Legendary poet and author Maya Angelou died this morning at age 86 -- and celebrities and politicians reacted to the sad news.
"She'd been very frail and had heart problems, but she was going strong, finishing a new book," her agent, Helen Brann. "I spoke to her yesterday. She was fine, as she always was. Her spirit was indomitable."
With someone who meant so much to American culture and influenced so many -- from celebrities to politicians -- many took to Twitter and Instagram to voice their appreciation for the "I Know Why the Caged Bird Sings" author.
Her family released this statement on Facebook:
"Dr. Maya Angelou passed quietly in her home before 8:00 a.m. EST. Her family is extremely grateful that her ascension was not belabored by a loss of acuity or comprehension. She lived a life as a teacher, activist, artist and human being. She was a warrior for equality, tolerance and peace. The family is extremely appreciative of the time we had with her and we know that she is looking down upon us with love."
In a statement, Robert Loomis, Angelou's editor of more than forty years, said, "Maya, a dear friend, helped change our hearts and minds about the African American experience in the United States, bringing it to vivid life, and her spirit and energy crossed all borders and deeply affected readers around the world."
Here are other tributes:
"If you are always trying to be normal, you will never know how amazing you can be." Maya Angelou - who was utterly amazing.— J.K. Rowling (@jk_rowling) May 28, 2014
#RIP Maya Angelou, who reminded us "Nothing can dim the light which shines from within"— Arianna Huffington (@ariannahuff) May 28, 2014
RIP to one of the greatest women this world has ever known. Thank you Maya Angelou for all of the gifts and knowledge you gave us...— Russell Simmons (@UncleRUSH) May 28, 2014
"Just like hopes springing high, Still I'll rise."—Maya Angelou, a truly phenomenal woman whose words will serve to lift our souls forever.— Nancy Pelosi (@NancyPelosi) May 28, 2014
RIP Maya Angelou. RT @DrMayaAngelou: Listen to yourself and in that quietude you might hear the voice of God.— Dulé Hill (@DuleHill) May 28, 2014
My heart and soul hurt today because of the passing of a true Genious Maya Angelou. Heaven has another wonderful angel walking its golden st— Darius Rucker (@dariusrucker) May 28, 2014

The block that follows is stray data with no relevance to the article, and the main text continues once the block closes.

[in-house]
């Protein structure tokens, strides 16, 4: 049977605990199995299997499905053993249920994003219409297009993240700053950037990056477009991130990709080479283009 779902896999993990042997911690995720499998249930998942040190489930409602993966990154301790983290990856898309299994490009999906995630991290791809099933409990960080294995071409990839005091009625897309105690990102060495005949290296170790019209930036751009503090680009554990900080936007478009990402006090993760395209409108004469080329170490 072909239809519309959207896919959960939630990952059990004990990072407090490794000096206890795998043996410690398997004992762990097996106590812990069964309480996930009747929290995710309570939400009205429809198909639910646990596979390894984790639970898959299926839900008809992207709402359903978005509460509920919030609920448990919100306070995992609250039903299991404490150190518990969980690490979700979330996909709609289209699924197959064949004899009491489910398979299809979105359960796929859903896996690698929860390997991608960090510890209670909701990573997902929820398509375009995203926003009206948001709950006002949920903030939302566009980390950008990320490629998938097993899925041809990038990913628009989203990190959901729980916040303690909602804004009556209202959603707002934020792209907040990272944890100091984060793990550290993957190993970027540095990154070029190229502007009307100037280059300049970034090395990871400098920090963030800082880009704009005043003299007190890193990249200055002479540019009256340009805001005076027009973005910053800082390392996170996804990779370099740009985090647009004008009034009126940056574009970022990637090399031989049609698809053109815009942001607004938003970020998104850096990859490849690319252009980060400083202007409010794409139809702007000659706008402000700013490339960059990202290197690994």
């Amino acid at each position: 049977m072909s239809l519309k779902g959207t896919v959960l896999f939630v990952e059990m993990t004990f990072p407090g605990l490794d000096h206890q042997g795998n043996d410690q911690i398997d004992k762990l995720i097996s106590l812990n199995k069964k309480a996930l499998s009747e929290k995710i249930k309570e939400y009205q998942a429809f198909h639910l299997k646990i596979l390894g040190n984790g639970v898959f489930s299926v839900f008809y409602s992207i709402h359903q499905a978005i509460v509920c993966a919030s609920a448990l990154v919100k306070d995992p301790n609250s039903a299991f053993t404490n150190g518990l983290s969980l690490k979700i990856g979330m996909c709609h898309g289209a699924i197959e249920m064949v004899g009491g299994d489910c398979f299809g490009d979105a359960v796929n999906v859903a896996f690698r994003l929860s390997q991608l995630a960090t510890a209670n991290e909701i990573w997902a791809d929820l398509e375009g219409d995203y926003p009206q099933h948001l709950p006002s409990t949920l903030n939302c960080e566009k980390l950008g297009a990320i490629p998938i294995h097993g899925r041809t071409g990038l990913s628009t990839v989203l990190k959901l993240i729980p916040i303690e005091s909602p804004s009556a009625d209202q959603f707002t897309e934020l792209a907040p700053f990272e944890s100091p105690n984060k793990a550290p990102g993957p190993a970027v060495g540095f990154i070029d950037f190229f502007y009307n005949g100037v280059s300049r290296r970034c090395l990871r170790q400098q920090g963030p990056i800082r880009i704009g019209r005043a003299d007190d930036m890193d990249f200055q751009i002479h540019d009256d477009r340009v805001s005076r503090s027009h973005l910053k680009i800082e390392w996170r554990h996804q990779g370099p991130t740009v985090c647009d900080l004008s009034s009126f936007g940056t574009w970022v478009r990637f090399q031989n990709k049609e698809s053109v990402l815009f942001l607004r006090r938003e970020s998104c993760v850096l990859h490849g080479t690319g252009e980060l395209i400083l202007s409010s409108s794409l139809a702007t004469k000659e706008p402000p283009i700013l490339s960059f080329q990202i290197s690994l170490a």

Rest with the angels, Maya Angelou. pic.twitter.com/iPNSvui8BL— Alyssa Milano (@Alyssa_Milano) May 28, 2014
"We delight in the beauty of the butterfly, but rarely admit the changes it has gone through to achieve that beauty" - Maya Angelou— Forest Whitaker (@ForestWhitaker) May 22, 2014
"I've learned that you shouldn't go thru life w/ a catcher's mitt on both hands; you need to be able to throw something back." -Maya Angelou— Ryan Seacrest (@RyanSeacrest) May 28, 2014
"If you are always trying to be normal, you will never know how amazing you can be." #MayaAngelou : poet, author and activist, dead at 86— Cory Booker (@CoryBooker) May 28, 2014
Her words, poetry and stories were so stirring. And her activism was inspiring. Sad to read about the passing of Maya Angelou. RIP.— Marlee Matlin (@MarleeMatlin) May 28, 2014
Maya Angelou has passed away. She was a great light in the world. I feel honored to live in a world she influenced and touched so deeply.— Cyndi Lauper (@cyndilauper) May 28, 2014
And now we have a Queen Angel, rest Maya Angelou, thank you for your many gifts...— Reggie Miller (@ReggieMillerTNT) May 28, 2014
Rest in peace, Dr. Maya Angelou. The world is better because of your voice.— Bill de Blasio (@BilldeBlasio) May 28, 2014
Maya Angelou is my hero. She gave me courage to love myself and others. Her life was a gift to so many.— America Ferrera (@AmericaFerrera) May 28, 2014
Rev. Al Sharpton also released a statement, saying: "Maya Angelou was the quintessential renaissance woman of the 20th century art and human rights movements. Not only was she a literary icon, she was one of the few that turned her words into action. Although she participated in civil rights rallies, she challenged leaders of the civil rights movement to embrace the struggles of others and a broader view of freedom fighting. She challenged misogyny in the movement and was our poet, conscience, teacher and corrector. She was one of the few people whose presence you felt in the room even if she didn’t say a word. Her spirit was incomparable."